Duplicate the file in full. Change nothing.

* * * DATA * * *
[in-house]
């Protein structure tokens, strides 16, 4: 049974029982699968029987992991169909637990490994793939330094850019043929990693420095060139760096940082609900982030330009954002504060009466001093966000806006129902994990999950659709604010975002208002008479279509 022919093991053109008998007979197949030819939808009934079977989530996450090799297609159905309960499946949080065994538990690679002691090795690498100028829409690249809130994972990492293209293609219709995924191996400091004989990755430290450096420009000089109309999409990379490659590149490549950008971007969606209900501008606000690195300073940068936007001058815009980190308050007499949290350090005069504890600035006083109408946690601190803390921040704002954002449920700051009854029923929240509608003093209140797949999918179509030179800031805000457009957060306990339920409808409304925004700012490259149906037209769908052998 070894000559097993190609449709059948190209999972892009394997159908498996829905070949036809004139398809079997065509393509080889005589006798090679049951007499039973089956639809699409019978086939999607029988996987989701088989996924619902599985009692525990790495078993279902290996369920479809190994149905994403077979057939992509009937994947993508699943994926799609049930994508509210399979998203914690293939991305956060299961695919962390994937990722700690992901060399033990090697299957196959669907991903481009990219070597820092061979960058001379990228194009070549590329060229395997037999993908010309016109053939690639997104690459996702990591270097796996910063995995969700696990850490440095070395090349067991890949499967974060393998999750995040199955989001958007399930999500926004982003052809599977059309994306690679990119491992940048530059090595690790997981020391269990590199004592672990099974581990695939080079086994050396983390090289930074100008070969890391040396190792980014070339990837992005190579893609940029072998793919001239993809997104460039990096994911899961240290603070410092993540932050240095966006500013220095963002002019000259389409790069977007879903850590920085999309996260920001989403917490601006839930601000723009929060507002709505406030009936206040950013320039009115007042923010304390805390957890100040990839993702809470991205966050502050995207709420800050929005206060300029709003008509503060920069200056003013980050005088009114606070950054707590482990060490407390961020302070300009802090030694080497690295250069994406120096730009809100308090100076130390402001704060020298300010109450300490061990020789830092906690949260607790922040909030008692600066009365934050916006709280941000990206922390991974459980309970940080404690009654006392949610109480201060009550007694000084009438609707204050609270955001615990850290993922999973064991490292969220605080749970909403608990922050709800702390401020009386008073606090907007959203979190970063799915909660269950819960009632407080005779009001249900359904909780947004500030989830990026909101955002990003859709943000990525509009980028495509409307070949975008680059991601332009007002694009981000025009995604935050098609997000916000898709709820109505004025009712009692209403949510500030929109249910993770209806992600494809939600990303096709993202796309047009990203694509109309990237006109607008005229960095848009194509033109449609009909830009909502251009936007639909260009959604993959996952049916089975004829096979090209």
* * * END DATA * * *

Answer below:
[in-house]
């Protein structure tokens, strides 16, 4: 049974029982699968029987992991169909637990490994793939330094850019043929990693420095060139760096940082609900982030330009954002504060009466001093966000806006129902994990999950659709604010975002208002008479279509 022919093991053109008998007979197949030819939808009934079977989530996450090799297609159905309960499946949080065994538990690679002691090795690498100028829409690249809130994972990492293209293609219709995924191996400091004989990755430290450096420009000089109309999409990379490659590149490549950008971007969606209900501008606000690195300073940068936007001058815009980190308050007499949290350090005069504890600035006083109408946690601190803390921040704002954002449920700051009854029923929240509608003093209140797949999918179509030179800031805000457009957060306990339920409808409304925004700012490259149906037209769908052998 070894000559097993190609449709059948190209999972892009394997159908498996829905070949036809004139398809079997065509393509080889005589006798090679049951007499039973089956639809699409019978086939999607029988996987989701088989996924619902599985009692525990790495078993279902290996369920479809190994149905994403077979057939992509009937994947993508699943994926799609049930994508509210399979998203914690293939991305956060299961695919962390994937990722700690992901060399033990090697299957196959669907991903481009990219070597820092061979960058001379990228194009070549590329060229395997037999993908010309016109053939690639997104690459996702990591270097796996910063995995969700696990850490440095070395090349067991890949499967974060393998999750995040199955989001958007399930999500926004982003052809599977059309994306690679990119491992940048530059090595690790997981020391269990590199004592672990099974581990695939080079086994050396983390090289930074100008070969890391040396190792980014070339990837992005190579893609940029072998793919001239993809997104460039990096994911899961240290603070410092993540932050240095966006500013220095963002002019000259389409790069977007879903850590920085999309996260920001989403917490601006839930601000723009929060507002709505406030009936206040950013320039009115007042923010304390805390957890100040990839993702809470991205966050502050995207709420800050929005206060300029709003008509503060920069200056003013980050005088009114606070950054707590482990060490407390961020302070300009802090030694080497690295250069994406120096730009809100308090100076130390402001704060020298300010109450300490061990020789830092906690949260607790922040909030008692600066009365934050916006709280941000990206922390991974459980309970940080404690009654006392949610109480201060009550007694000084009438609707204050609270955001615990850290993922999973064991490292969220605080749970909403608990922050709800702390401020009386008073606090907007959203979190970063799915909660269950819960009632407080005779009001249900359904909780947004500030989830990026909101955002990003859709943000990525509009980028495509409307070949975008680059991601332009007002694009981000025009995604935050098609997000916000898709709820109505004025009712009692209403949510500030929109249910993770209806992600494809939600990303096709993202796309047009990203694509109309990237006109607008005229960095848009194509033109449609009909830009909502251009936007639909260009959604993959996952049916089975004829096979090209």